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Wednesday, December 05, 2007

I could not make this up if I tried.

Yesterday, the Public Policy Institute of California (PPIC) hosted a panel discussion among former and current elected officials in California. The topic was how to improve public confidence in the legislature. The PPIC has found in recent surveys that only 34 percent of Californians approve of the legislature's performance.

Former Senate leader John Burton said that the problem was that politicians don't really get to know each other. As reported in the Sacramento Bee, he told a story about he and another member bonded while eating diner at a lobbyist sponsored event and watching a topless dancer. These opportunities came to an end upon passage of a reform measure that prevented lobbyists from spending more than $10 per month wining and dining legislators.

"You find out your kid plays Little League baseball, you find out that your daughter's in ballet, you find out you have things in common," Burton said. "But then something called Proposition 9 came in and said nobody could buy anybody anything more than $10 per month per person."
Former Governor Pete Wilson said that legislators don't get along well because they are too sober:

"It may have something to do with the fact that when John, Willie and I were all in the Assembly, there was a great deal more drinking in the Legislature,"

Former Assembly Leader Willie Brown said that the problem is with reforms that put an end to backroom deals and made government more open and accountable:

"Unfortunately, much of that is done now where everybody in the world can see," Brown said. "When Randy Collier was the chair of the Senate Finance Committee and I served as the chair of Ways and Means, we had a private arrangement of the conference committee writing the budget. ...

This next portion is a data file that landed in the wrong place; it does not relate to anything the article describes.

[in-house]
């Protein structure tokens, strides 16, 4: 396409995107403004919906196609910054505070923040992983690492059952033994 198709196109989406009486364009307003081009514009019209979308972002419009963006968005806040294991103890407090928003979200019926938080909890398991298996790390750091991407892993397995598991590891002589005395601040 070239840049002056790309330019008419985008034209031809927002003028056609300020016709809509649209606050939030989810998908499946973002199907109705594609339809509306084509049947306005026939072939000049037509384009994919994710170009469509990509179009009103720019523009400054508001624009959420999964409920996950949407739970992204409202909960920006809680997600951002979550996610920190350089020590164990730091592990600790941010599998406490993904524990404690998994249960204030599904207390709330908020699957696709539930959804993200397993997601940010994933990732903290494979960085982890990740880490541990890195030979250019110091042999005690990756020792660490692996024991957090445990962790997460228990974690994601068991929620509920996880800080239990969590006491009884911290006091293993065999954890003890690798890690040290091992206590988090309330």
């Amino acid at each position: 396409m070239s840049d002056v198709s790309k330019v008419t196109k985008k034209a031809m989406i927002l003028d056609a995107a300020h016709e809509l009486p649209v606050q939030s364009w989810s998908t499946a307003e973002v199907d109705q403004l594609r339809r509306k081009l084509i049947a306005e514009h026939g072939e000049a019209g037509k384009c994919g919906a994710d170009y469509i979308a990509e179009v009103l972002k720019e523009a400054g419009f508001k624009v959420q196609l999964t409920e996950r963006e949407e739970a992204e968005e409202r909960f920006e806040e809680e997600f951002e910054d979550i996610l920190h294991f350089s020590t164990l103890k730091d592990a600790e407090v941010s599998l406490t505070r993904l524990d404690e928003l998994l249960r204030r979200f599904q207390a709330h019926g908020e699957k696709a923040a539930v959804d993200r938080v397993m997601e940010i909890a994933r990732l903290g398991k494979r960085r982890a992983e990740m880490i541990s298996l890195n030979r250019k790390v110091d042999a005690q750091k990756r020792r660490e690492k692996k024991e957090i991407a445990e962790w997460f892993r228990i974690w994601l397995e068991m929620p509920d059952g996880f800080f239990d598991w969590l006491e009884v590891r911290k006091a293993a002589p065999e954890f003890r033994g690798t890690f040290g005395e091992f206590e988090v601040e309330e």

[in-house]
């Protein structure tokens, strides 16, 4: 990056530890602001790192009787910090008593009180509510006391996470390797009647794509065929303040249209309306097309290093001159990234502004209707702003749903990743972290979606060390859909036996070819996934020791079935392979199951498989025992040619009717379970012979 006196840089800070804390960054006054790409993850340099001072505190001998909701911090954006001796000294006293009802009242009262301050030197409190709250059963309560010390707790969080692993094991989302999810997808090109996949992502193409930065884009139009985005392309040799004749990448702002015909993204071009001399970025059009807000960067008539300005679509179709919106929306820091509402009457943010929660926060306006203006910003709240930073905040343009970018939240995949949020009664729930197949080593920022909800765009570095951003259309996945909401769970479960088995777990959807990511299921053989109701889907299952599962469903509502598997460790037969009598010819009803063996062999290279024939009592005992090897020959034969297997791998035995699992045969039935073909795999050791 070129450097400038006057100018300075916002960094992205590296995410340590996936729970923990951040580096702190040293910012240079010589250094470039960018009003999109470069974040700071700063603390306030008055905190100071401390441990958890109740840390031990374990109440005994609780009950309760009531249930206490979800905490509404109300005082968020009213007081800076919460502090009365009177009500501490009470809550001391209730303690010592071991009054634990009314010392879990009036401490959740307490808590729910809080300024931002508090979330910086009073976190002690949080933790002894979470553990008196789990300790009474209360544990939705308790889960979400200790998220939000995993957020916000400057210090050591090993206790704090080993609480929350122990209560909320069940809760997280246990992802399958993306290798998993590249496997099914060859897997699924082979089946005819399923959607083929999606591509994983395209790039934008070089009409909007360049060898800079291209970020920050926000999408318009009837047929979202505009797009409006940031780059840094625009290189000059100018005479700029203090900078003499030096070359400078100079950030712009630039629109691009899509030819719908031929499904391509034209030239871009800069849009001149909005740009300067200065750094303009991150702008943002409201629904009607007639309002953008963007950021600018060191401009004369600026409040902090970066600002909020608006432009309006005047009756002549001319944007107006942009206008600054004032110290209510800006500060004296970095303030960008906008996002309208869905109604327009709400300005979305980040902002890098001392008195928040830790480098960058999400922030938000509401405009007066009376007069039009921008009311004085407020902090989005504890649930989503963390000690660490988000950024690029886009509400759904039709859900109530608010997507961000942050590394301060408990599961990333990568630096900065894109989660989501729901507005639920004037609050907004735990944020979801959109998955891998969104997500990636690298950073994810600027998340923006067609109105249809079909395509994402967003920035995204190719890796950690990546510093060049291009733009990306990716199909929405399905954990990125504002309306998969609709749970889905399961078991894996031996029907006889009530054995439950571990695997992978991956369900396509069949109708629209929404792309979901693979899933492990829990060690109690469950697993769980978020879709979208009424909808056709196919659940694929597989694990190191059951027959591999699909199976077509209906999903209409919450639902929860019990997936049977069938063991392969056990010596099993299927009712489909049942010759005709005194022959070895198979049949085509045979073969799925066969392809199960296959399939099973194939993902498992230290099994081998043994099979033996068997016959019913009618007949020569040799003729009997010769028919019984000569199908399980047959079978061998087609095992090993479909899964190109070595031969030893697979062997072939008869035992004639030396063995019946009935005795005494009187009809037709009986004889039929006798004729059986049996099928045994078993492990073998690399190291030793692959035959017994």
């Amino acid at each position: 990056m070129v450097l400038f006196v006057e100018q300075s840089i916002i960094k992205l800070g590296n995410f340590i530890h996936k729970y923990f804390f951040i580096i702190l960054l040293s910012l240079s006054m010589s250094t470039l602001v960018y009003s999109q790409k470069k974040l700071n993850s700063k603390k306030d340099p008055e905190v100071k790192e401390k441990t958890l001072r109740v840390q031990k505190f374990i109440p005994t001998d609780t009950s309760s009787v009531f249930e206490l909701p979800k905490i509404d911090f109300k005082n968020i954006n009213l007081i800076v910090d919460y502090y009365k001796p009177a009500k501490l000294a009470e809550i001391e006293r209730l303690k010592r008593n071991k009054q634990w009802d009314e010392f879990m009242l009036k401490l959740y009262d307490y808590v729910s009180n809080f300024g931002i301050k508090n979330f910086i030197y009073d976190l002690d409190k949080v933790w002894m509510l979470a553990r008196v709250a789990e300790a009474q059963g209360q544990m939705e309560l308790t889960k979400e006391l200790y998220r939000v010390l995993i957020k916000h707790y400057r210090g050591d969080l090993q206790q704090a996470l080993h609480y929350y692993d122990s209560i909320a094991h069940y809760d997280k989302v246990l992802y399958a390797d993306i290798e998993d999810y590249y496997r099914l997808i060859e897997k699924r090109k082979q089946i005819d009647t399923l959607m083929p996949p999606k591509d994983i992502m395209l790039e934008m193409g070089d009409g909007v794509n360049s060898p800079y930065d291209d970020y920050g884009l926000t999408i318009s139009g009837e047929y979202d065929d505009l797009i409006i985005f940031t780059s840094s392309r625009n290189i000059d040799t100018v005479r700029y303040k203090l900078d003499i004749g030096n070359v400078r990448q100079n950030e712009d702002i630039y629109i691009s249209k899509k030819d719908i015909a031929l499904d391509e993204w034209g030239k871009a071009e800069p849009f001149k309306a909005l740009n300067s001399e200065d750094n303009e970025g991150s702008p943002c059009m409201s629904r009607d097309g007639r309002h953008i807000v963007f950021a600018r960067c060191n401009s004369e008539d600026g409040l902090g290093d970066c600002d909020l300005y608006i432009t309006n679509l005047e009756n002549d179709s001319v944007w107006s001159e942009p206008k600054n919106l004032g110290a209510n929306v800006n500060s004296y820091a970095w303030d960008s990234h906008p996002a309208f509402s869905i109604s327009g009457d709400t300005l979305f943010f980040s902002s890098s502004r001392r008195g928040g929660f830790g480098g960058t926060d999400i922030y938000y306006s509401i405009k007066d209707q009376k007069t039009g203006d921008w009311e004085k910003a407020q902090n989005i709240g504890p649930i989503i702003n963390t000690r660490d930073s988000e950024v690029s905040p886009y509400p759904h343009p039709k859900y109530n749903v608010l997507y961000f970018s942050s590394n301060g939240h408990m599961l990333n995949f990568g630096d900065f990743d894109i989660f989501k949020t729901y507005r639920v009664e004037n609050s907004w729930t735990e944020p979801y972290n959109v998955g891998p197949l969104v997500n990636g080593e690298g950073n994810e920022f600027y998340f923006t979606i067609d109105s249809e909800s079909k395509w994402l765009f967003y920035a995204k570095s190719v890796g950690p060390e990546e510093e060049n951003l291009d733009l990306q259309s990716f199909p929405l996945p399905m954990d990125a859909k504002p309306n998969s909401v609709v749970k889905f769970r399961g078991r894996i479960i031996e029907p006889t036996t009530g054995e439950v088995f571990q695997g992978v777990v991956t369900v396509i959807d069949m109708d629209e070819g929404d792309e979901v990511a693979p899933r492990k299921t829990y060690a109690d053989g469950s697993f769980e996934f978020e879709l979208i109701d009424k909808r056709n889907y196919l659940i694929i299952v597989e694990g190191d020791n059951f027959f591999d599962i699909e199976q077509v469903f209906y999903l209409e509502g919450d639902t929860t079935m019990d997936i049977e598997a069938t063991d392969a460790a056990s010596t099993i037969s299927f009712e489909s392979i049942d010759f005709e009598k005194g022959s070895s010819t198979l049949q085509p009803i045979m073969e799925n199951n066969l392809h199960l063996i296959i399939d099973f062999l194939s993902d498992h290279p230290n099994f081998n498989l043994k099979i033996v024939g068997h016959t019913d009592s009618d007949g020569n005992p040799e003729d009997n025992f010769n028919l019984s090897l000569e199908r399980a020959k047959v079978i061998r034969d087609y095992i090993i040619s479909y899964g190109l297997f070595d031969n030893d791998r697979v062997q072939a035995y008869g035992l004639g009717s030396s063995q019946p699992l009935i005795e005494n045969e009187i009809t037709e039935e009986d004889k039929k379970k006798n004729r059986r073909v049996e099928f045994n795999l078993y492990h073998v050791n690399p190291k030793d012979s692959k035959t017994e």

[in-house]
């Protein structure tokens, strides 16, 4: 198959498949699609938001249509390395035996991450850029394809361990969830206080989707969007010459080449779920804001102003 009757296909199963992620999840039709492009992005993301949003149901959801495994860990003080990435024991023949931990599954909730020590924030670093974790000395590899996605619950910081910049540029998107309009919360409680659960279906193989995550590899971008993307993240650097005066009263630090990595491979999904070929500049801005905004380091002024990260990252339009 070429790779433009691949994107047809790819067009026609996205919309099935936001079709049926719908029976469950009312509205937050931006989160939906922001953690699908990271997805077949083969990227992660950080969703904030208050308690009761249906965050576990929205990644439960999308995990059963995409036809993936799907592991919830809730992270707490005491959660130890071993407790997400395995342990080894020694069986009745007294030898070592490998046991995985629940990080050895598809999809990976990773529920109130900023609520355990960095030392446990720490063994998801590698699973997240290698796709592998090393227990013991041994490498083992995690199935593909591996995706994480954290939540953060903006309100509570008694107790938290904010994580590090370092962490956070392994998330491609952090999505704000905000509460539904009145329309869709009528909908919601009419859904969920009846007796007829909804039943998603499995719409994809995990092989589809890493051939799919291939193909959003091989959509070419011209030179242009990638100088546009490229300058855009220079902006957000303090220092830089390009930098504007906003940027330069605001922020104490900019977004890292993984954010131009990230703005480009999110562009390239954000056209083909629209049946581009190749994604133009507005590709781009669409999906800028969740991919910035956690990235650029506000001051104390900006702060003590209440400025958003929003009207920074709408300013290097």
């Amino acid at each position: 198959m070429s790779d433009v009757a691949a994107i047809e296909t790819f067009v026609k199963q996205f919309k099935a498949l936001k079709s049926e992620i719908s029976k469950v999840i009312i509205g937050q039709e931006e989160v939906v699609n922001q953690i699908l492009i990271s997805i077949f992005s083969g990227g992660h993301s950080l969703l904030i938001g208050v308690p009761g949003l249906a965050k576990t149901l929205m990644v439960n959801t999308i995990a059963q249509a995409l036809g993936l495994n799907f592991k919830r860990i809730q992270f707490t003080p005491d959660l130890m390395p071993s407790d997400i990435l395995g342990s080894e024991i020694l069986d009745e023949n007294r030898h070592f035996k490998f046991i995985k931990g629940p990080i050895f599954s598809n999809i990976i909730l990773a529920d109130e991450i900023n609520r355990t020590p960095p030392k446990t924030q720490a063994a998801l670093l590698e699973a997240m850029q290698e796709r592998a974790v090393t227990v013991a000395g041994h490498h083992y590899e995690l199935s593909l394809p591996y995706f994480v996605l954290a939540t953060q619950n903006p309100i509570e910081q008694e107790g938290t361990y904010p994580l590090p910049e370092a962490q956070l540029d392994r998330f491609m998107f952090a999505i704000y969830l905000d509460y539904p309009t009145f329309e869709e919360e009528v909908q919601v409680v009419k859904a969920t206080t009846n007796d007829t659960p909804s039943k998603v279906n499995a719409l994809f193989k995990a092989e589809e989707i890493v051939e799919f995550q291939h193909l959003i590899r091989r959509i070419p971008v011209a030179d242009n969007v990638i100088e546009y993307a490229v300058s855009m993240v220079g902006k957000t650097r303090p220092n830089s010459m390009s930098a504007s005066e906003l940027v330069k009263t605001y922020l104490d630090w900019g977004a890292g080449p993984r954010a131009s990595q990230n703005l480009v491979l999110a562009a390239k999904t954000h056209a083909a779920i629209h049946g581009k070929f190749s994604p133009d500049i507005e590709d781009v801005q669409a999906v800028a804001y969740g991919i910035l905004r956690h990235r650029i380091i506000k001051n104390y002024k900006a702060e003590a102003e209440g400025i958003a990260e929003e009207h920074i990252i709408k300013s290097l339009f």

"Some would say reforms set in the early '70s where they started requiring open conference committees, where they started requiring recorded votes, where they started requiring a number of things that inhibits good judgment," he added. "The results were that you now had this clear and present danger out there trying to operate and produce a result where every member is trying his or her best to protect his or her relationship with his or her constituency, and the results were stalemate or gridlock."

Imagine that. Legislators are more concerned about protecting their relationships with their constituents than they are at cutting back room deals with other politicians over a drink and a cigar.

It may be true that one reason for public dissatisfaction with the California legislature (as well as Congress) is that nothing seems to get done other than partisan bickering. It might even be the case that when exposed to the glare of sunshine, legislators are less likely to cut compromises that might sell their constituents short and that this leads to more gridlock.

But the solution to gridlock is not to allow lobbyists to grease the skids for special interest legislation to flow more easily. It is to create an elections process that allows voters to remove legislators who can't get things done, rather than further insulating them.

Former Assemblymember Jim Brulte had a better idea. Wouldn't it improve the legislatures standing with the public if they gave up the self-interested task of drawing their own political districts? That would be one step toward a more functional legislature.


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